Review by Shellie for: Kafka on the Shore (audio) ~ by Haruki Murakami (read by Sean Barrett, Oliver Le Sueur and more).
A complex, fantastical novel with philosophical musings and literary tropes discussed throughout. Translated to English from Japanese, it is a novel that has the distinct feel of its country’s setting.
About: There are a a number of story lines in this complex and layered story, with the two primary ones based around Kafka Tamura and Mr. Nakata. The story starts with fifteen year old Kafka in the process of running away from his home in Tokyo, perhaps due to his emotionally unavailable father or to find his mother and adopted sister, who left when Kafka was little. As a usual sort of intelligent teen with some unusual attributes (he has an imaginary boy named crow who advises him on various issues), he takes his “road trip” to escape.
Then there is Mr. Nakata, a lovely “simple” older man who cannot read but can amazingly speak to cats (and boy are the cats amusing and well done). He has a “Zen” like characteristic to his attitude and also to his speaking quality in the audio version. Although the two men never actually meet, they move inside the story with their own personal quests overlapping frequently - with the intricate connections becoming clear as the story progresses.
Thoughts: Kafka on the Shore has a variety of themes which may intrigue potential readers, as they did me. Some of these are - cats; World War II; philosophical musings; discussions around literature; the use and discussion of literary tropes such as metaphor, allegory and more; and the arts, including music. Murakami addresses gender and feminism in an indirect way. He has also woven in Asian spiritual themes such enlightenment and rebirth, and some interesting imagery regarding body fluids. The strongest thread in the story is its connection with the mythical story of Oedipus, that creates an unusual twist within the book. For a bit about this myth, here is a short definition:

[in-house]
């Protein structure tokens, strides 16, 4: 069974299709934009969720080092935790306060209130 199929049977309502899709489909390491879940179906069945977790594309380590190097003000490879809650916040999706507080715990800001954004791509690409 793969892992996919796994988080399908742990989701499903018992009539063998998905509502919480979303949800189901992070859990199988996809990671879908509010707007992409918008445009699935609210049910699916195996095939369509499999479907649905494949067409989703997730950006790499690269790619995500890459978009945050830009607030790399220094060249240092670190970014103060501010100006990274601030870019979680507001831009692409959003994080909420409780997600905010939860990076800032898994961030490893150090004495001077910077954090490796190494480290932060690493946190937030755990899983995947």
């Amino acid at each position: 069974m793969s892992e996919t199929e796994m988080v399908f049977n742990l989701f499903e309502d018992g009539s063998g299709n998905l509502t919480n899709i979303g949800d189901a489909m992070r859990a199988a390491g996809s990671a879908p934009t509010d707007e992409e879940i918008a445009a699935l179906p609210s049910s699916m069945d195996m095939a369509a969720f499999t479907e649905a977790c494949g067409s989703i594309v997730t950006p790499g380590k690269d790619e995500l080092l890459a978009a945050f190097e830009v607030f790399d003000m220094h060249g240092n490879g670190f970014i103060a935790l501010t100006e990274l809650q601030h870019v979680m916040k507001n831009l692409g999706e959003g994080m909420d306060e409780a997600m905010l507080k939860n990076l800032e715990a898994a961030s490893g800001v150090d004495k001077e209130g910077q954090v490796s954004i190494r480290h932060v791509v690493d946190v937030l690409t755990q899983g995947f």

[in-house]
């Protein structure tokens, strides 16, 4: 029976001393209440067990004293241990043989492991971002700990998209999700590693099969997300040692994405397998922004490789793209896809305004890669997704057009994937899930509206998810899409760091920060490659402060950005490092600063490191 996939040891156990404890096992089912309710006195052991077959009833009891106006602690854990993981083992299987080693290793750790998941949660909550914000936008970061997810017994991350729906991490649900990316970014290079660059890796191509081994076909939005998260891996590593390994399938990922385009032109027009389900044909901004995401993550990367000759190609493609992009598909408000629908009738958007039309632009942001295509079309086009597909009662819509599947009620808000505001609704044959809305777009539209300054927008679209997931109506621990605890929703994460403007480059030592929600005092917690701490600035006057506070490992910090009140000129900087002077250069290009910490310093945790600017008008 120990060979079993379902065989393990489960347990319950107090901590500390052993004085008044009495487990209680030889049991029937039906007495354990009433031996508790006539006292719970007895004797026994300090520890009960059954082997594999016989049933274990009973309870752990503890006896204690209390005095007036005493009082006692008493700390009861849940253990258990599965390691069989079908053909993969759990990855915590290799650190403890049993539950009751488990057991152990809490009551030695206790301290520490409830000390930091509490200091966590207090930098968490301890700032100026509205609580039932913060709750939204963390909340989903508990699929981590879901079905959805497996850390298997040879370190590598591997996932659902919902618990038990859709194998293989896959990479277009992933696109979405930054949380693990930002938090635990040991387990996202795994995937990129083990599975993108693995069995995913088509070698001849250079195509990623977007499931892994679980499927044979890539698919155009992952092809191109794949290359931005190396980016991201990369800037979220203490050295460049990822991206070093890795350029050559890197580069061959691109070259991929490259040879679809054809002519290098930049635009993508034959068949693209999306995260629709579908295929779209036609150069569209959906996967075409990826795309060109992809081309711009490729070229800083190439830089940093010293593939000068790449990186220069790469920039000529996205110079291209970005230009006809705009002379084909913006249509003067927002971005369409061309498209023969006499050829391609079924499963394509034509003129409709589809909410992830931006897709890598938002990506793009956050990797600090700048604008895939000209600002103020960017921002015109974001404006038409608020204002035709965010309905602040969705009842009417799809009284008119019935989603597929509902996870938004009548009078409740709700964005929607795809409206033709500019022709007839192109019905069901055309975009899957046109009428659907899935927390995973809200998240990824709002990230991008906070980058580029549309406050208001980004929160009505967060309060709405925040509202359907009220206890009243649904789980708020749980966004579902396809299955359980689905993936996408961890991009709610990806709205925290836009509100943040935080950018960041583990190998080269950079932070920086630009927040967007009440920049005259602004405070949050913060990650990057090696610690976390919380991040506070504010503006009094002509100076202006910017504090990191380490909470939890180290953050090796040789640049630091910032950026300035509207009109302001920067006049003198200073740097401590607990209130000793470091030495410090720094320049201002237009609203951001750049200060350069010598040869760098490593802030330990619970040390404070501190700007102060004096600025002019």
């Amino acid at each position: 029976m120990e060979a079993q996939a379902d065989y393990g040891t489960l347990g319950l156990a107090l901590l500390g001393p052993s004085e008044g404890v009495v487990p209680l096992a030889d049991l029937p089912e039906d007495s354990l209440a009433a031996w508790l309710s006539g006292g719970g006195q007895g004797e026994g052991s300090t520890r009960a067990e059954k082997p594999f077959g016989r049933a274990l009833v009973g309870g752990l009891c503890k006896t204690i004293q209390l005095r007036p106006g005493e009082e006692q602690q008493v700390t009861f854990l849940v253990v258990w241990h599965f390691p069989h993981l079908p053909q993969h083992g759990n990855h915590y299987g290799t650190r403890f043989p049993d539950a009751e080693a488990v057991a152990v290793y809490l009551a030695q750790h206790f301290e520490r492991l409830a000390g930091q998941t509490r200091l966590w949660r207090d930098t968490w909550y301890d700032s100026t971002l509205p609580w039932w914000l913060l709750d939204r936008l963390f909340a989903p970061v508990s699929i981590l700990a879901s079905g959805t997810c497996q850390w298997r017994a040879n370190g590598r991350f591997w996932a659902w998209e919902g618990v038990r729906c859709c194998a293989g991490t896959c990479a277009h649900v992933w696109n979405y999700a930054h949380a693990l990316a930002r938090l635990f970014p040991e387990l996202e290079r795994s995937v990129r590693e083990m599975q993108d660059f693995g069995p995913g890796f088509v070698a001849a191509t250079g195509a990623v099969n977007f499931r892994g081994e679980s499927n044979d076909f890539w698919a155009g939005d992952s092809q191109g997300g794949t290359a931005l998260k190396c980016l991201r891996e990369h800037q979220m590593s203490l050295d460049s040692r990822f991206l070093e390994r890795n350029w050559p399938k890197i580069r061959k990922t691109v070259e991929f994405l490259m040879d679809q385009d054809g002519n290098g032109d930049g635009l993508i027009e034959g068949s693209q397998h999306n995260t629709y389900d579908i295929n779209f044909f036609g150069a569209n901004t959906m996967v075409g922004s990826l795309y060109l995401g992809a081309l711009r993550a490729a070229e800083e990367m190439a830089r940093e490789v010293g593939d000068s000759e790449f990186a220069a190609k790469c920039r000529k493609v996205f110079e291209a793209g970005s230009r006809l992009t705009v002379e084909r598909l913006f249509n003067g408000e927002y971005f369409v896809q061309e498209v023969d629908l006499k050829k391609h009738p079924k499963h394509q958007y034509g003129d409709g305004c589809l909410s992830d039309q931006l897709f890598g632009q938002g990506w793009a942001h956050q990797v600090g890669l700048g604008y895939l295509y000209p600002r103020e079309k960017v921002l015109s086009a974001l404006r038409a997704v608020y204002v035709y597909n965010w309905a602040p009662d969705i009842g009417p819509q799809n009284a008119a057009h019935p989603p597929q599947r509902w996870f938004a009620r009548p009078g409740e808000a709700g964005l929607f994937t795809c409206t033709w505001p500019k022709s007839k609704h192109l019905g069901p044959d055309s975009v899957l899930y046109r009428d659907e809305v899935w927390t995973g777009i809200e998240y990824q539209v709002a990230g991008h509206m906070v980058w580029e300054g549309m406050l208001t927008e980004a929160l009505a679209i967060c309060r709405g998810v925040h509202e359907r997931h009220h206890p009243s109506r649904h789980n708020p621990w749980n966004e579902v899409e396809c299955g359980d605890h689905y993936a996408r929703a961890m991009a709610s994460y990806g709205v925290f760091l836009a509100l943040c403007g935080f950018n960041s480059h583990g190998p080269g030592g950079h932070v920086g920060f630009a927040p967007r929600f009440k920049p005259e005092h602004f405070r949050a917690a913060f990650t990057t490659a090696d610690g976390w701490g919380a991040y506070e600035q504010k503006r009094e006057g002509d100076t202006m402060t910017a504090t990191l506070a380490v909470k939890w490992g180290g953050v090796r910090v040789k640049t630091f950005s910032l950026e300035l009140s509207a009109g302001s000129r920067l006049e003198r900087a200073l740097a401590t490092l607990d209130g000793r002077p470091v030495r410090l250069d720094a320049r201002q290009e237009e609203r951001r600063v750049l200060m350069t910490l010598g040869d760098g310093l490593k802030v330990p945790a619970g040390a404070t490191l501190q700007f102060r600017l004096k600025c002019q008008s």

As a Freudian psychological metaphor describing son–father psychosexual competition for possession of mother, the Oedipus complex derives from the 5th-century BC Greek mythological character Oedipus, who unwittingly kills his father, Laius, and marries his mother… (via Wikipedia)
It’s interesting that several of Murakami’s major themes for Kafka on the Shore are metaphor and the myth of Oedipus, and that this shocking complex is also considered a metaphor in its definition above.
I felt that the readers’ voices for the characters where done very well, giving life to the various and well developed characters. I liked that so many of the themes stimulated an intellectual side for me and that better yet I learned a few things. However, I had a conflict – there were too many sexual references and scenes, some were too detailed. Indeed the end of the novel became more about our main protagonist Kafka’s sexual desires and experiences than anything else. Otherwise a very worthy read and well done in this audio version. I give this intriguing audio book 4 stars; more if the sex had been a bit more subtle.
Publication information: Naxos AudioBooks; May 2006; First published in Sept 2002; Unabridged; read by Sean Barrett, Gordon Griffin, Daniel Philpott, Bob Rollett, Oliver Le Sueur, and Georgina Sutton; 19 hours, 6 minutes. Audio Awards: Best Audiobooks-AudioFile; 10 Best Books of 2005-New York Times; Literary Awards: World Fantasy Award for Best Novel (2006), PEN Translation Prize (2006).
Haruki Marukami is Japan’s leading literary novelist, who developed a cult reputation with his novel turned movie, recently released in the UK - Norwegian Wood. For an interview see Book Browse’s write up on Haruki Murakami. (Book Browse is one of my favorite sites to go to find information on books, authors and reviews.)
This book was read/listened to in 2011 and will be included in several challenges: The Basics and Haruki Marukami Challenge 2011.
Catching up here slowly, more “read in 2011” reviews coming up. Thanks for reading.